PMCID: PMC2007341  PMID: 15384297
21.  Pharmacokinetics of lidocaine delivered from a transmucosal patch in children. 
Anesthesia Progress  2002;49(3):82-87.
The DentiPatch lidocaine transoral delivery system (Noven Pharmaceuticals) is indicated for mild topical anesthesia of mucosal membranes in the mouth. The DentiPatch is a mucoadhesive patch containing 46.1 mg of lidocaine (20% concentration). Current studies in adults report that DentiPatch application produces very low plasma concentrations of lidocaine. However, it is not known what plasma levels are obtained when the same dosage is used in children. The purpose of this study was to determine whether the plasma lidocaine concentrations generated by the DentiPatch are within a safe range for children. The sample in this study was 11 children aged 2-7 years requiring general anesthesia for comprehensive dental care. A lidocaine DentiPatch was placed on the buccal mucosa above the maxillary incisors for 5 minutes. Blood samples were drawn before placing the DentiPatch and at various time intervals after removing it. Blood samples were analyzed by fluorescence polarization immunoassay to determine the plasma concentrations of lidocaine and its major metabolite, monoethylglycinexylidide. The lidocaine and monoethylglycinexylidide absorbed from the DentiPatch did not reach toxic plasma levels in children. However, plasma concentrations were much higher than in adults and were high enough to require inclusion in the calculation of total lidocaine administered to a pediatric patient.
PMCID: PMC2007339  PMID: 15384296
22.  Bispectral EEG index monitoring of high-dose nitrous oxide and low-dose sevoflurane sedation. 
Anesthesia Progress  2002;49(2):56-62.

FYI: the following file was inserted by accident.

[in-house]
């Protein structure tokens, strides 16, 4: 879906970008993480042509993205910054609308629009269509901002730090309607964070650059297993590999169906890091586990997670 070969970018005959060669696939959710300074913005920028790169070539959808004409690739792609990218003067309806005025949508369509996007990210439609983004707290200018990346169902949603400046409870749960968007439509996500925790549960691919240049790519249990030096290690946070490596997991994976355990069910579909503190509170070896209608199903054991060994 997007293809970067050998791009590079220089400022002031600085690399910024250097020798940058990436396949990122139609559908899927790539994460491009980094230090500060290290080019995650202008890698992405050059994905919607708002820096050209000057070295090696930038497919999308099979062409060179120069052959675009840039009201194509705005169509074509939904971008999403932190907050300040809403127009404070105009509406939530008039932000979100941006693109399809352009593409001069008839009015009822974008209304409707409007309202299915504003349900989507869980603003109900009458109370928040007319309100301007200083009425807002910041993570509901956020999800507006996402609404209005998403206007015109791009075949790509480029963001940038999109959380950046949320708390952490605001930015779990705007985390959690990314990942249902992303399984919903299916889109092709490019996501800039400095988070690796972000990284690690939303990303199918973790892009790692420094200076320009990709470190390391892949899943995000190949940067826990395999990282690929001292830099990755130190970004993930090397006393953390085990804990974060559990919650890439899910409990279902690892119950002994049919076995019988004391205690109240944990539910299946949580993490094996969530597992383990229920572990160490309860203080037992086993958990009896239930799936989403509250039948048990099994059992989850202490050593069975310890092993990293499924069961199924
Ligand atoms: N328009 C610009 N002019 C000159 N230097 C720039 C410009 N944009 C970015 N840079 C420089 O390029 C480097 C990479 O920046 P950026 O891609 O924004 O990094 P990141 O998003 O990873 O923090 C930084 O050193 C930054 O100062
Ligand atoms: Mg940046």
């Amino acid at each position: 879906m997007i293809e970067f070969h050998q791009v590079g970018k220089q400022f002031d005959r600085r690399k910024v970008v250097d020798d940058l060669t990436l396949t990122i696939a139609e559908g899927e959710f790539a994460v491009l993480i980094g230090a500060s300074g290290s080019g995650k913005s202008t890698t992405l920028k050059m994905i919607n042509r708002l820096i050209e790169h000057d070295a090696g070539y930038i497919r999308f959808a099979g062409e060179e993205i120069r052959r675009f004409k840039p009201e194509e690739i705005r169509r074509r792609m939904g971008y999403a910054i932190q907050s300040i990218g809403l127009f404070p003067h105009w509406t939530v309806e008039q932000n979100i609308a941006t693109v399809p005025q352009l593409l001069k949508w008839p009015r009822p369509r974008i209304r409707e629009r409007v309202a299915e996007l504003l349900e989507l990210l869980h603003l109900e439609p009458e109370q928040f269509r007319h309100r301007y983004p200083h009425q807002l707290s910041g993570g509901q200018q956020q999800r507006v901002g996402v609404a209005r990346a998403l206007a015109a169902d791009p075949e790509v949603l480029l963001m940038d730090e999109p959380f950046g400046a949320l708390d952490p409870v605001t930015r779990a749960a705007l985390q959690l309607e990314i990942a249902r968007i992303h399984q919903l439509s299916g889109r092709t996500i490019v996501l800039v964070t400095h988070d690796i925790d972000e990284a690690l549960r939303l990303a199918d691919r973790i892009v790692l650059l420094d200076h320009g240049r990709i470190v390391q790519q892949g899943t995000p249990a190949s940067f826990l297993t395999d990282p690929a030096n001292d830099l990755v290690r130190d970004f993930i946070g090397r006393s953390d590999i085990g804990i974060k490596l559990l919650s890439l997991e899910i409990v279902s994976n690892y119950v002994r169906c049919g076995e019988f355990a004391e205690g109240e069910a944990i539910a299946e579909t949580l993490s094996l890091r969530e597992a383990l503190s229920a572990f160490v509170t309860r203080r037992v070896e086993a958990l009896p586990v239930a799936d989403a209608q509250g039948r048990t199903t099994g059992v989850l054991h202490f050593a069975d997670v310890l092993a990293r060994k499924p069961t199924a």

This single-blind controlled clinical study characterized the effects of 30-70% nitrous oxide (N2O) and 0.2-0.8% sevoflurane conscious sedation on quantitative electroencephalographic (EEG) readings of 22 healthy dental students as measured by the bispectral index (BIS). The study verified the 2 previously published BIS/N2O investigations showing no correlation between N2O dosage up to 70% and BIS. Observer's Assessment of Alertness and Sedation scores (OAA/S), however, correlated well with increasing doses of N2O from approximately 35 to 70%. A near linear dose-response relationship was established between OAA/S and end tidal (ET) sevoflurane concentrations of 0.4-0.7%. Only at the highest level of end tidal sevoflurane recorded, 0.7%, was statistically significant BIS depression seen. Subjects evaluated the acceptability of the sedative effect of the 2 gases, showing a slight preference for N2O. Comparable partial anterograde amnesia and sedation (OAA/S) were produced by both agents in administered concentrations of 40-70% N2O and 0.6-0.8% sevoflurane. Female subjects exhibited better memory and significantly less amnesia than males. No statistically significant changes occurred in any of the monitored vital signs. EMG readings demonstrated a statistically significant difference from control values only at the highest, 0.7%, ET concentration of sevoflurane. BIS does not appear useful for evaluating the level of nitrous oxide sedation in the dental setting but may have some value in assessing depth of sedation at deeper levels of sevoflurane sedation.